Over the past couple of class periods I have been introducing my undergraduate students to the problems that confront critical scholars who try to reconstruct what Jesus really said and did. These problems are created by the nature of our materials – especially the New Testament Gospels – which is why I begin my course — which focuses on the historical approach to the New Testament — in something other than the chronological order of events or writings. Irony!
But an irony with pretty compelling logic. If we began with a chronological order of writings, of course, we would begin the course with the writings of Paul, since these are the first surviving writings from any early Christian – earlier by 15-30 years than the Gospels. But it doesn’t make sense to start with Paul (in my opinion) if you don’t know something about Jesus. And you can’t begin with Jesus unless you know something about our sources for Jesus, our Gospels. And so for a historical approach to the New Testament, we go out of chronological order. Go figure.
We spend the first number of weeks in the course studying the Gospels to see what the distinctive features of each one are, to see what their overarching emphases are, to see how they are each presenting Jesus. While doing that, we find numerous problems with the Gospels: they are written decades after the events they describe by authors who were not eyewitnesses, who were living in different countries and speaking a different language from Jesus, who were basing their accounts on oral traditions they had heard (or written sources that were themselves based on oral traditions). And even without serious scholarship we know what happens to stories circulating by word of mouth!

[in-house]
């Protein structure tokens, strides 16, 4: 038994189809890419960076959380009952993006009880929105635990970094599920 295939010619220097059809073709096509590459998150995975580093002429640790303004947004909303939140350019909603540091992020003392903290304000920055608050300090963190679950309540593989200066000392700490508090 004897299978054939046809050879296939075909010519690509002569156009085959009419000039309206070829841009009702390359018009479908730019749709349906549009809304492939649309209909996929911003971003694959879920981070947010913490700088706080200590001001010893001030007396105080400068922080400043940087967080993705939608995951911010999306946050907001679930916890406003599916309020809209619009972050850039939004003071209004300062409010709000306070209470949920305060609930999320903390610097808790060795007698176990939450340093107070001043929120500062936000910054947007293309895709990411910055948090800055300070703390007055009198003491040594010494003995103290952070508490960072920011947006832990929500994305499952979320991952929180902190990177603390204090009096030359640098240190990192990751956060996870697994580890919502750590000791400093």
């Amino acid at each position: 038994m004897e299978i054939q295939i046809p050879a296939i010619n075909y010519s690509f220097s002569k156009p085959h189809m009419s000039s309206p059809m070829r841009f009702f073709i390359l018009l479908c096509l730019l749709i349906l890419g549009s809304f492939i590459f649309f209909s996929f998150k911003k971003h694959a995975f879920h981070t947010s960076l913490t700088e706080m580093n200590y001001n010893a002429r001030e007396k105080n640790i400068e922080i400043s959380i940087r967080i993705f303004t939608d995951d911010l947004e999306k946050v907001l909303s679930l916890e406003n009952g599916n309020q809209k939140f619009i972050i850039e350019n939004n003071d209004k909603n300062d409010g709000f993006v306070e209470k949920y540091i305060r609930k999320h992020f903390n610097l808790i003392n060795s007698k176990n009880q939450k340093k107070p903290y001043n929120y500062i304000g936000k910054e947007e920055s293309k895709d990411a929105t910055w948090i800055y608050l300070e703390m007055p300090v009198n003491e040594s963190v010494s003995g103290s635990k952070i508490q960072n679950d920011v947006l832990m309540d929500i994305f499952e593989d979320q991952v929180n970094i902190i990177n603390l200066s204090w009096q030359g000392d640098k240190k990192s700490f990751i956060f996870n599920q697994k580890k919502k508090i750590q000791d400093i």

As a result, the Gospels are filled with historical problems, discrepancies, legendary accretions, and so on. That does not undermine, at all, their literary value. But if we move from considering them as literary texts that tell amazing stories of Jesus to historical sources that can help us know what Jesus said and did, how do we proceed?
What I argue in the class is that we need to proceed by applying rigorous historical criteria to each and every tradition in the Gospels to see if it can claim to be historically accurate. Among the various criteria that I introduce my students to, none is as controversial (among my students and among hard-core scholars both!) as one known as the Criterion of Dissimilarity. Its logic and sense are rooted in the nature of our sources. Here is how I describe it in my textbook on the New Testament.
The most controversial criterion that historians use, and often misuse, to establish authentic tradition from the life of Jesus is commonly called the “criterion of dissimilarity.” It can be explained by analogy to a legal trial. Any witness in a court of law will naturally …
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